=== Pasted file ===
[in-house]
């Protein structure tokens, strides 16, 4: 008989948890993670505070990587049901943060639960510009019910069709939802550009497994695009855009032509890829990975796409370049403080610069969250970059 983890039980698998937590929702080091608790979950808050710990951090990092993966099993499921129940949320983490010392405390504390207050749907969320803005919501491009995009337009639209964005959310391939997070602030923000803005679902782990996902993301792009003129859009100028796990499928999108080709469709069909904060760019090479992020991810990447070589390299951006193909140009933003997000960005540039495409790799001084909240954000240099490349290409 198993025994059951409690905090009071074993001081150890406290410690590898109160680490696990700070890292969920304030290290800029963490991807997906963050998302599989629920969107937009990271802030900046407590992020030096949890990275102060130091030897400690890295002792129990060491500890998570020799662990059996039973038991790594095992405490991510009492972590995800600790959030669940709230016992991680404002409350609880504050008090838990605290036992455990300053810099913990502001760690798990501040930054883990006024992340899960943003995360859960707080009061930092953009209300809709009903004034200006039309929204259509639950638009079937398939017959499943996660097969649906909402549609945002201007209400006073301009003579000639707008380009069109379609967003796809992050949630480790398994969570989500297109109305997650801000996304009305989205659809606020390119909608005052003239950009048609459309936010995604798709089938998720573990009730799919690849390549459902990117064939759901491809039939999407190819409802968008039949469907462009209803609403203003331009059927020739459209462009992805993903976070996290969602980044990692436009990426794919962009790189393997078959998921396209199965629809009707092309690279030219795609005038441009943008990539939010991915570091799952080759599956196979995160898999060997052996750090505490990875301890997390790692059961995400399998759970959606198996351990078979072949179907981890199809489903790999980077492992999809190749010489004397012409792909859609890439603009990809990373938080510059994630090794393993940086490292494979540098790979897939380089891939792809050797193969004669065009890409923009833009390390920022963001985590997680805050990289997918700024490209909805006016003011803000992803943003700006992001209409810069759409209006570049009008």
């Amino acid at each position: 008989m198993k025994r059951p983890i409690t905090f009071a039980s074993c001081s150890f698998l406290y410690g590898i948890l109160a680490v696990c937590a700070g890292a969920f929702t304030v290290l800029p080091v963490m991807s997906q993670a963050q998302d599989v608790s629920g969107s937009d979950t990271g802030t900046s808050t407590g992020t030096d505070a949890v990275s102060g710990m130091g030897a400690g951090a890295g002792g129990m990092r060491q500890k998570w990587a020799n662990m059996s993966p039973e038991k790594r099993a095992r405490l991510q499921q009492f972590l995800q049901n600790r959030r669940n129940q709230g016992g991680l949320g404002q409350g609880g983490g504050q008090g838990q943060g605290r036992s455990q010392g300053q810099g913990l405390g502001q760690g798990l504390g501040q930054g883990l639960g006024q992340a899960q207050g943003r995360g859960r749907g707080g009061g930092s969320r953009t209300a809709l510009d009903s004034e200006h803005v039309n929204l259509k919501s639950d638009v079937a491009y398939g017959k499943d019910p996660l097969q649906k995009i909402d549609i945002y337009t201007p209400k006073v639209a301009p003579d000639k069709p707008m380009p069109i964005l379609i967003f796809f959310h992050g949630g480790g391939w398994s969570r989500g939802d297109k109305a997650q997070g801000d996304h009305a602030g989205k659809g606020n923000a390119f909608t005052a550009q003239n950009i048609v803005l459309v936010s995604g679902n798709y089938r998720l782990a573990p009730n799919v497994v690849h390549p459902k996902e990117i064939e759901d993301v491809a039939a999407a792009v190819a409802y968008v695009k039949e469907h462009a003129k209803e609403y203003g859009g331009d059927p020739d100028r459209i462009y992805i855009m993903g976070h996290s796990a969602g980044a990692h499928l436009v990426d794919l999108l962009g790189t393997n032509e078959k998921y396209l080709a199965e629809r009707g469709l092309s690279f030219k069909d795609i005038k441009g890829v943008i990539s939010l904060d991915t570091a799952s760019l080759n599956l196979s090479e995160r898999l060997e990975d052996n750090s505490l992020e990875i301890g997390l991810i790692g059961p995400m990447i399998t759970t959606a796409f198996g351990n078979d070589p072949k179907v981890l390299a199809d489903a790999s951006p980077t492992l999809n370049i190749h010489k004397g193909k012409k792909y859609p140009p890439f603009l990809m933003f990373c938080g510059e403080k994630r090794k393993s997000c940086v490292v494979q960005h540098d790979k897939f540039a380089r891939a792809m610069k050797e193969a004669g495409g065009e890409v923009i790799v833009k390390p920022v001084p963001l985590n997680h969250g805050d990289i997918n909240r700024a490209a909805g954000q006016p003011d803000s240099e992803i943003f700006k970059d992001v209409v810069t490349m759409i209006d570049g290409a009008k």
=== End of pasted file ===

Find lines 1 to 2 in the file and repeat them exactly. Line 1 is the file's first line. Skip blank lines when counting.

[in-house]
């Protein structure tokens, strides 16, 4: 008989948890993670505070990587049901943060639960510009019910069709939802550009497994695009855009032509890829990975796409370049403080610069969250970059 983890039980698998937590929702080091608790979950808050710990951090990092993966099993499921129940949320983490010392405390504390207050749907969320803005919501491009995009337009639209964005959310391939997070602030923000803005679902782990996902993301792009003129859009100028796990499928999108080709469709069909904060760019090479992020991810990447070589390299951006193909140009933003997000960005540039495409790799001084909240954000240099490349290409 198993025994059951409690905090009071074993001081150890406290410690590898109160680490696990700070890292969920304030290290800029963490991807997906963050998302599989629920969107937009990271802030900046407590992020030096949890990275102060130091030897400690890295002792129990060491500890998570020799662990059996039973038991790594095992405490991510009492972590995800600790959030669940709230016992991680404002409350609880504050008090838990605290036992455990300053810099913990502001760690798990501040930054883990006024992340899960943003995360859960707080009061930092953009209300809709009903004034200006039309929204259509639950638009079937398939017959499943996660097969649906909402549609945002201007209400006073301009003579000639707008380009069109379609967003796809992050949630480790398994969570989500297109109305997650801000996304009305989205659809606020390119909608005052003239950009048609459309936010995604798709089938998720573990009730799919690849390549459902990117064939759901491809039939999407190819409802968008039949469907462009209803609403203003331009059927020739459209462009992805993903976070996290969602980044990692436009990426794919962009790189393997078959998921396209199965629809009707092309690279030219795609005038441009943008990539939010991915570091799952080759599956196979995160898999060997052996750090505490990875301890997390790692059961995400399998759970959606198996351990078979072949179907981890199809489903790999980077492992999809190749010489004397012409792909859609890439603009990809990373938080510059994630090794393993940086490292494979540098790979897939380089891939792809050797193969004669065009890409923009833009390390920022963001985590997680805050990289997918700024490209909805006016003011803000992803943003700006992001209409810069759409209006570049009008």